World's 1st 'boomerang meteorite' — a rock that left Earth, spent millennia in space, then returned — possibly discovered in the Sahara Desert

The suspected meteorite NWA 13188, which was discovered in Morocco in 2018, may have originated from Earth. (Image credit: Albert Jambon)

Researchers have proposed that an unusual rock, which was recently discovered in northern Africa, could be the first ever known "boomerang meteorite" — a space rock that originated on our planet before being ejected into space and then later tumbling back to Earth. However, not everyone agrees with the new findings, which have yet to be peer-reviewed.

The meteorite, which is named NWA 13188 and weighs around 23 ounces (646 grams), was discovered by meteorite hunetrs in an unknown part of the Sahara Desert in Morocco in 2018. Nobody saw the rock fall to Earth and its composition was discovered to be very similar to a specific type of volcanic rocks known to scientists, which has led to speculation about its origins. 

But a group of researchers who have recently analyzed the rock now believe that it is a terrestrial meteorite, a rock that originated on Earth and was catapulted into space millions of years ago, and which has only just fallen back to our planet. Jérôme Gattacceca, a meteoriticist at Aix-Marseille University in France, presented his team's findings July 11 at an international geochemistry conference in Lyon, France. (Their work has not yet been published in a peer-reviewed journal.)

If the team is correct, NWA 13188 will be recognized as the first official terrestrial meteorite found on Earth. 

Related: Never-before-seen crystals found in perfectly preserved meteorite dust

A cross-section of part of the meteorite's fusion crust, which shows that it partially burned up the atmosphere. (Image credit: Albert Jambon)

The researchers believe that NWA 13188 is a meteorite because it has a "well-developed fusion crust" — a fine layer of heat-shocked rock on its surface, which is a sign that it partially burned up in Earth's atmosphere and is not a feature found in volcanic rocks on Earth.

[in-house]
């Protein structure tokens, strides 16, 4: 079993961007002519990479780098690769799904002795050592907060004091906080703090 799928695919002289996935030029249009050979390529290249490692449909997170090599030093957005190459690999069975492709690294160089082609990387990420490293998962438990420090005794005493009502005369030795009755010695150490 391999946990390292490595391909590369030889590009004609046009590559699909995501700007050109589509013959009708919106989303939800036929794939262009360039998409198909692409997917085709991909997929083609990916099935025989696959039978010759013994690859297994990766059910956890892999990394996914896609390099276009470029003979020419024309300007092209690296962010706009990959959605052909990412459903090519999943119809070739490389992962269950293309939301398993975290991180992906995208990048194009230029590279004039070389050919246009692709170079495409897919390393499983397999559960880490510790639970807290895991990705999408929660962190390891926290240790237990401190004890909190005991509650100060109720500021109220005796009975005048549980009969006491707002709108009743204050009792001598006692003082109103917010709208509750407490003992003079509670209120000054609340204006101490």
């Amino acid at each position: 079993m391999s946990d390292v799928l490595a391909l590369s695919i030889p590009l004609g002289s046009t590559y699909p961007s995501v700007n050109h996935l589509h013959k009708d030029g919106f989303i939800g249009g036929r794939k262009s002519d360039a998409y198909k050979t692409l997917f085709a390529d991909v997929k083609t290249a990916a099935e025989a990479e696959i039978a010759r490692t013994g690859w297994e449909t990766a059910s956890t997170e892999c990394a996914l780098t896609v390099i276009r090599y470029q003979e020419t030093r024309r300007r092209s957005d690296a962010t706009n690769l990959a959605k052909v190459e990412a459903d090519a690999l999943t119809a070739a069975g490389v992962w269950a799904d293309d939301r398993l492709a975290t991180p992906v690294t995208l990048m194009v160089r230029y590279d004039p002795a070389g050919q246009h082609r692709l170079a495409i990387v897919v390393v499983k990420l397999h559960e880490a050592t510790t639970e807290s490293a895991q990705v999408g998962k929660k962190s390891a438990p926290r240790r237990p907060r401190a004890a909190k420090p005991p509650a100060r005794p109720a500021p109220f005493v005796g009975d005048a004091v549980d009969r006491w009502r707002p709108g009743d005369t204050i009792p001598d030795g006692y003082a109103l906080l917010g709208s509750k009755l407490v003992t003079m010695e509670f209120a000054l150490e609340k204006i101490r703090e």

The team also found traces of isotopes (elements with differing numbers of neutrons in their nuclei) including beryllium-3, helium-10 and neon-21, which suggest that the rock was exposed to cosmic rays — high-energy particles that move through space at nearly the speed of light. The level of these isotopes suggests that the rock was in space for at least 10,000 years, but possibly much longer.

There are two possible scenarios for how the meteorite was once ejected into space: The first is that a massive volcanic eruption launched it directly into space, and the second is that it was catapulted out of the atmosphere by a colossal asteroid impact. The researchers believe that the latter explanation is the most likely because no recorded volcanic eruption has been powerful enough to launch rocks into space.

Not everyone is ready to classify the rock as a boomerang meteorite.

"It is an interesting rock," Ludovic Ferrière, a curator of the meteorite collection at the Natural History Museum Vienna in Austria, who was not involved with the new analysis, told Live Science's sister site But it requires "more investigations to be conducted before making extraordinary claims." Without being able to trace it to an impact crater or knowing how old it is, it is hard to pin down exactly how the rock left or reentered Earth, he added.

Others think that the rock could also have been birthed elsewhere in the solar system despite its similarities to Earth rocks. "I think there is no doubt that this is a meteorite," Frank Brenker, a geologist at the Goethe University Frankfurt in Germany, who was not involved with the new analysis, told "It is just a matter of debate if it is really from Earth."

The research team is planning further analysis to work out the exact age of the rock and search for any other clues that may determine how it was catapulted away from Earth.

NWA 13188 could potentially be the first boomerang meteorite found on Earth, but it is not the first possible terrestrial meteor to ever be discovered. In a 2019 study published in the journal Earth and Planetary Science Letters, researchers identified an unusual chunk of rock from the moon during the Apollo 14 mission in 1971, which contains tiny fragments of quartz, feldspar and zircon that all likely originated on Earth. They propose that this chunk of rock was ejected from our planet when the moon was much closer to our planet, billions of years ago.

Harry Baker
Senior Staff Writer

Harry is a U.K.-based senior staff writer at Live Science. He studied marine biology at the University of Exeter before training to become a journalist. He covers a wide range of topics including space exploration, planetary science, space weather, climate change, animal behavior, evolution and paleontology. His feature on the upcoming solar maximum was shortlisted in the "top scoop" category at the National Council for the Training of Journalists (NCTJ) Awards for Excellence in 2023.